Avian H7N9 influenza viruses are group 2 influenza A viruses that have been identified as the etiologic agent for a current major outbreak that began in China in 2013 and may pose a pandemic threat. Here, we examined the human H7-reactive antibody response in 75 recipients of a monovalent inactivated A/Shanghai/02/2013 H7N9 vaccine. After 2 doses of vaccine, the majority of donors had memory B cells that secreted IgGs specific for H7 HA, with dominant responses against single HA subtypes, although frequencies of H7-reactive B cells ranged widely between donors. We isolated 12 naturally occurring mAbs with low half-maximal effective concentrations for binding, 5 of which possessed neutralizing and HA-inhibiting activities. The 5 neutralizing mAbs exhibited narrow breadth of reactivity with influenza H7 strains. Epitope-mapping studies using neutralization escape mutant analysis, deuterium exchange mass spectrometry, and x-ray crystallography revealed that these neutralizing mAbs bind near the receptor-binding pocket on HA. All 5 neutralizing mAbs possessed low numbers of somatic mutations, suggesting the clones arose from naive B cells. The most potent mAb, H7.167, was tested as a prophylactic treatment in a mouse intranasal virus challenge study, and systemic administration of the mAb markedly reduced viral lung titers.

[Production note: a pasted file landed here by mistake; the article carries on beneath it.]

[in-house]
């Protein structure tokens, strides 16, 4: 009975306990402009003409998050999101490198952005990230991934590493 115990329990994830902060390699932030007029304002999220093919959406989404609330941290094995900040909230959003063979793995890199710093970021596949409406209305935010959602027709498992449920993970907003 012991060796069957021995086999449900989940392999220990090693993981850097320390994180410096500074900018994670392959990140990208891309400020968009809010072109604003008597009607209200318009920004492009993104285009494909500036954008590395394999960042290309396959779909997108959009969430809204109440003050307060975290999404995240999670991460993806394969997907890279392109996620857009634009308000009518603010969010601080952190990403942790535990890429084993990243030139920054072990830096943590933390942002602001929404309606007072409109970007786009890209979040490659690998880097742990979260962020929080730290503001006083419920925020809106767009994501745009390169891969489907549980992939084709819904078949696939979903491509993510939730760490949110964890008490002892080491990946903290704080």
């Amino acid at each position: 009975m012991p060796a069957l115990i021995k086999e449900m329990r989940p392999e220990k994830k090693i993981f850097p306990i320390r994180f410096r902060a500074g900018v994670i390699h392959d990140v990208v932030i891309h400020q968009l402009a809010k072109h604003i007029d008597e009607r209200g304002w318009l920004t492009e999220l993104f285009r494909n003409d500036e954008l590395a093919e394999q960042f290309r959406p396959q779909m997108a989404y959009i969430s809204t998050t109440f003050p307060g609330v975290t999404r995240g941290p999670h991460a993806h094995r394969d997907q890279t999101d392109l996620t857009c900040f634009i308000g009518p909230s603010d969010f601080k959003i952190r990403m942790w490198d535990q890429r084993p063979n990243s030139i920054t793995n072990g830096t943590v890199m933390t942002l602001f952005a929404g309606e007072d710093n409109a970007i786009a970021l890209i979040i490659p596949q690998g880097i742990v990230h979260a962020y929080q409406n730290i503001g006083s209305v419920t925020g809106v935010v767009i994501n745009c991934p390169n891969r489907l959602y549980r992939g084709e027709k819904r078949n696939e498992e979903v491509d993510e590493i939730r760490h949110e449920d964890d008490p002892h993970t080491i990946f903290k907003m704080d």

Natalie J. Thornburg, Heng Zhang, Sandhya Bangaru, Gopal Sapparapu, Nurgun Kose, Rebecca M. Lampley, Robin G. Bombardi, Yingchun Yu, Stephen Graham, Andre Branchizio, Sandra M. Yoder, Michael T. Rock, C. Buddy Creech, Kathryn M. Edwards, David Lee, Sheng Li, Ian A. Wilson, Adolfo García-Sastre, Randy A. Albrecht, James E. Crowe Jr.
Frequency of influenza antigen–specific B cells in H7N9 vaccine recipients.